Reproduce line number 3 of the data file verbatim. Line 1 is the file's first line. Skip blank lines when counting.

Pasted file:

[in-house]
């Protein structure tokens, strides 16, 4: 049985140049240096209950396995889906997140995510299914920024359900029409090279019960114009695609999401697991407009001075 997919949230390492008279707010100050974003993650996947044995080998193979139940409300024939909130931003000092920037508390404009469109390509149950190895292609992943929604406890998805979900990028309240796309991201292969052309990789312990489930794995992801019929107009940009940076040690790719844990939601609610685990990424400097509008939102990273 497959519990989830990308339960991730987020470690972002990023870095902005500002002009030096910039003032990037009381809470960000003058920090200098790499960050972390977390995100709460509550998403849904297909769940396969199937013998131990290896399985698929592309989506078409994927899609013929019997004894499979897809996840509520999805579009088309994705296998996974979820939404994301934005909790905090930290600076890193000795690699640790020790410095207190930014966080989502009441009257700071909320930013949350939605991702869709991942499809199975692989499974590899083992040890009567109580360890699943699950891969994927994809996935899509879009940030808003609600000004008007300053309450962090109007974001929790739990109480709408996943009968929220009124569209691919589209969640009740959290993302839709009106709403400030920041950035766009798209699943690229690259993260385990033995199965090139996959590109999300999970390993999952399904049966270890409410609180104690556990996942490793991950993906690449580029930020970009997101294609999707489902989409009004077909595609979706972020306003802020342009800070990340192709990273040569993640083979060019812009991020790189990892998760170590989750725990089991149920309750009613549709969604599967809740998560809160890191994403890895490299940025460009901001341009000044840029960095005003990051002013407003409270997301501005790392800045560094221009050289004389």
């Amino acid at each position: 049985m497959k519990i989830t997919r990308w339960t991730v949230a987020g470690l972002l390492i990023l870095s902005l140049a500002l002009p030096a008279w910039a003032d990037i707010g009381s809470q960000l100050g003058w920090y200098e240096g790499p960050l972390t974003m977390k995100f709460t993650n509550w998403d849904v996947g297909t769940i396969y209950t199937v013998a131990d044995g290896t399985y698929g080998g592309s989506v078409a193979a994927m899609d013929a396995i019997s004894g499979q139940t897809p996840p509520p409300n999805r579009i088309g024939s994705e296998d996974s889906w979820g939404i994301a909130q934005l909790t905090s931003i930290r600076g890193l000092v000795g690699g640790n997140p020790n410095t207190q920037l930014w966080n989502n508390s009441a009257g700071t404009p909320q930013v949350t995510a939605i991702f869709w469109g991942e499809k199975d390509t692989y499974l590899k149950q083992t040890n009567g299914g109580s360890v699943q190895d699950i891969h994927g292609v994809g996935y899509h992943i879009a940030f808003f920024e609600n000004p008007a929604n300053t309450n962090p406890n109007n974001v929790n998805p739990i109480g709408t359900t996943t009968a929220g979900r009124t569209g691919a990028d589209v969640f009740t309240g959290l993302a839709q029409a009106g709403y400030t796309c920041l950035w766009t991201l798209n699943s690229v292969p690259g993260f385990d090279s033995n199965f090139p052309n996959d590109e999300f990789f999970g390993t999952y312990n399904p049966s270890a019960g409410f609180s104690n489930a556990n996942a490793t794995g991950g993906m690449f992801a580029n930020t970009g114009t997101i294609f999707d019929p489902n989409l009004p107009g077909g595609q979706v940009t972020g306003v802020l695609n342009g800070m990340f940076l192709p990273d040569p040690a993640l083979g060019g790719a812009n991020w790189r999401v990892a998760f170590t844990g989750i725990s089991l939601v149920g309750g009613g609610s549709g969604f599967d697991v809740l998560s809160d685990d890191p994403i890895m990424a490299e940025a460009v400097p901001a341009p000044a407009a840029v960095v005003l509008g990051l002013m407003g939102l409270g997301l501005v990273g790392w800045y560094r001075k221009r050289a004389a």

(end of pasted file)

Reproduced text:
């Amino acid at each position: 049985m497959k519990i989830t997919r990308w339960t991730v949230a987020g470690l972002l390492i990023l870095s902005l140049a500002l002009p030096a008279w910039a003032d990037i707010g009381s809470q960000l100050g003058w920090y200098e240096g790499p960050l972390t974003m977390k995100f709460t993650n509550w998403d849904v996947g297909t769940i396969y209950t199937v013998a131990d044995g290896t399985y698929g080998g592309s989506v078409a193979a994927m899609d013929a396995i019997s004894g499979q139940t897809p996840p509520p409300n999805r579009i088309g024939s994705e296998d996974s889906w979820g939404i994301a909130q934005l909790t905090s931003i930290r600076g890193l000092v000795g690699g640790n997140p020790n410095t207190q920037l930014w966080n989502n508390s009441a009257g700071t404009p909320q930013v949350t995510a939605i991702f869709w469109g991942e499809k199975d390509t692989y499974l590899k149950q083992t040890n009567g299914g109580s360890v699943q190895d699950i891969h994927g292609v994809g996935y899509h992943i879009a940030f808003f920024e609600n000004p008007a929604n300053t309450n962090p406890n109007n974001v929790n998805p739990i109480g709408t359900t996943t009968a929220g979900r009124t569209g691919a990028d589209v969640f009740t309240g959290l993302a839709q029409a009106g709403y400030t796309c920041l950035w766009t991201l798209n699943s690229v292969p690259g993260f385990d090279s033995n199965f090139p052309n996959d590109e999300f990789f999970g390993t999952y312990n399904p049966s270890a019960g409410f609180s104690n489930a556990n996942a490793t794995g991950g993906m690449f992801a580029n930020t970009g114009t997101i294609f999707d019929p489902n989409l009004p107009g077909g595609q979706v940009t972020g306003v802020l695609n342009g800070m990340f940076l192709p990273d040569p040690a993640l083979g060019g790719a812009n991020w790189r999401v990892a998760f170590t844990g989750i725990s089991l939601v149920g309750g009613g609610s549709g969604f599967d697991v809740l998560s809160d685990d890191p994403i890895m990424a490299e940025a460009v400097p901001a341009p000044a407009a840029v960095v005003l509008g990051l002013m407003g939102l409270g997301l501005v990273g790392w800045y560094r001075k221009r050289a004389a």